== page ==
Therefore, the court rejected the Court of Appeal’s interpretation of Article 5.3 and held that the clause should instead be construed as providing for liquidated damages ‘up to the date [if any] PTT accepts such work’ (in other words, completion or acceptance of the works was not a prerequisite for liquidated damages to accrue). In Lady Arden’s colourful words, the Court of Appeal’s approach ‘in effect threw out the baby with the bathwater’—see paras [37] to [38] and [48]. This provides welcome clarity and certainty on the continuing entitlement to accrued liquidated damages after termination.

In reaching this conclusion, Lady Arden also explained that the Court of Appeal’s reliance on the House of Lords decision in British Glanzstoff Manufacturing Co Ltd v General Accident, Fire and Life Assurance Corporation Ltd [1913] AC 143 was misplaced, as the clause and facts in that case were distinguishable (liquidated damages were claimed up to the completion of the works by a substitute contractor) and there was no special rule applying to liquidated damages clauses—see paras [42] to [47].

Issues 2 and 3 – liability cap

Turning to Issue 3, the court had no hesitation confirming that the liquidated damages for delay were subject to the liability cap under Article 12.3.2—this was not affected by the wording of the separate limitation on the form of remedy under Article 12.3.3, which was heavily relied on by PTT—see para [71].

On Issue 2, however, the court parted company on the interpretation of the word ‘negligence’ in the context of the exclusions from the liability cap. The majority held that the word ‘negligence’ had ‘an accepted meaning in English law’ covering both contractual and tortious breaches of duty, and it was important that Triple Point’s contractual obligations included both a duty to provide services with skill and care and strict/absolute contractual warranties—see paras [52] to [55]. This meant that there were strict contractual liabilities which were obviously subject to the liability cap even if contractual breaches of duty were not.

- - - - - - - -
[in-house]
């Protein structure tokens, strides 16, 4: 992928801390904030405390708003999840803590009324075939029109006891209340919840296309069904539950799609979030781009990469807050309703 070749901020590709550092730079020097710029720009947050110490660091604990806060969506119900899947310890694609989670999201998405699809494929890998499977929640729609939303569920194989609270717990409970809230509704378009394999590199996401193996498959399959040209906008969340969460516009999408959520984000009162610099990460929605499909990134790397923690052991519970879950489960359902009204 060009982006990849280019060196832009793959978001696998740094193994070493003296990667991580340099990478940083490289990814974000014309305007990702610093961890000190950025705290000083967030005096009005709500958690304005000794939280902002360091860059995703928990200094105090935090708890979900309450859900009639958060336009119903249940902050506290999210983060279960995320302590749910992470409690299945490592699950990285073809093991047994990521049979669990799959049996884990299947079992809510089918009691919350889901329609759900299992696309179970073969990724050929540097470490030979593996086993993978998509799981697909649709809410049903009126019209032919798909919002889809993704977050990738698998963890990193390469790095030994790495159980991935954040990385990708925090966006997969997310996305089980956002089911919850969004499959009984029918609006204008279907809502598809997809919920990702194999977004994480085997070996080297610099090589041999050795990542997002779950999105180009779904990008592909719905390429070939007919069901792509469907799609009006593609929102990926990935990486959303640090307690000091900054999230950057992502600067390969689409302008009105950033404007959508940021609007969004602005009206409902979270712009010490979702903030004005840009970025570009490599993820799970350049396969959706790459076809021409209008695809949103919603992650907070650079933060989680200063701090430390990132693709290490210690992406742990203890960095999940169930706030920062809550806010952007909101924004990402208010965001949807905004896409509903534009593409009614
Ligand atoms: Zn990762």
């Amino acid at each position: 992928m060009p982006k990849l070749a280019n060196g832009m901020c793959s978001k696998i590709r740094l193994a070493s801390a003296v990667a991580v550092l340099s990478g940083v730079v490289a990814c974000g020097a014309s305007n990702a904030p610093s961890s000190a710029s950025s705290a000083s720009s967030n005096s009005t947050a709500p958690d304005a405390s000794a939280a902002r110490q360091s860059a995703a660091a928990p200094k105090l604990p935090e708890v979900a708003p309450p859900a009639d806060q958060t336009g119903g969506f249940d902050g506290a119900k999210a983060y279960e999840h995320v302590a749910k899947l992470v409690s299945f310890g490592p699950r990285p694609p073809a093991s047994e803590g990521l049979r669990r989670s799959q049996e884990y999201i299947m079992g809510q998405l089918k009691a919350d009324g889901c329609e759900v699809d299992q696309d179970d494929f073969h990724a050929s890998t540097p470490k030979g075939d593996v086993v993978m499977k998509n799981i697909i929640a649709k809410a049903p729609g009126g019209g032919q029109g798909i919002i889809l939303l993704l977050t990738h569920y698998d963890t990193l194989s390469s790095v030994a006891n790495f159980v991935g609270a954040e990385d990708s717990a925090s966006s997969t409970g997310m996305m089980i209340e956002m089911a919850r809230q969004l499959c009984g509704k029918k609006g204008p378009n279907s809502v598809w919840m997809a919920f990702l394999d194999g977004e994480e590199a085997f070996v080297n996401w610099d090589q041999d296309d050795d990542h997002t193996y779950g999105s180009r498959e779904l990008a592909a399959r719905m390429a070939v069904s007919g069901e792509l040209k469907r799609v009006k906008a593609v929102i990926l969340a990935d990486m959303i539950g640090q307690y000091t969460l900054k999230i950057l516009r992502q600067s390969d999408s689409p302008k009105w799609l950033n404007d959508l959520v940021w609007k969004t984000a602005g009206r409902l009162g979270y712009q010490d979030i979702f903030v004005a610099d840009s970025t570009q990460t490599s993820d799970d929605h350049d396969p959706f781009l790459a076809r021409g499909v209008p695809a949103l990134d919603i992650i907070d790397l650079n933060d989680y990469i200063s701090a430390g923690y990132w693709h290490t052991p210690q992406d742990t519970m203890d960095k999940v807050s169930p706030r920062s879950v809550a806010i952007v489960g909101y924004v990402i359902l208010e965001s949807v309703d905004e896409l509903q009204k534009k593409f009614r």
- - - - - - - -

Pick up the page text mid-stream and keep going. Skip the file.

In contrast, Lord Sales and Lord Hodge considered that the majority’s interpretation of the word ‘negligence’ would ‘nullify the limitation of liability’ in circumstances where Triple Point’s core liability under the Contract was to exercise reasonable skill and care in carrying out its works—see paras [130] to [133]. There is an apparent tension between the more textual analysis preferred by the majority which focused on the natural meaning of the word, as compared to the purposive and contextual approach in the dissenting judgment—a tension which the Supreme Court last grappled with in Wood v Capita Insurance Services Ltd [2017] UKSC 24.

This much is certain—parties who wish to exclude liquidated damages or damages for particular contractual breaches from a liability cap should strive to specify an express and unambiguous carve-out which does not have to be elucidated by reference to neighbouring clauses. Otherwise, there will inevitably be scope for conflicting interpretations and long drawn-out disputes.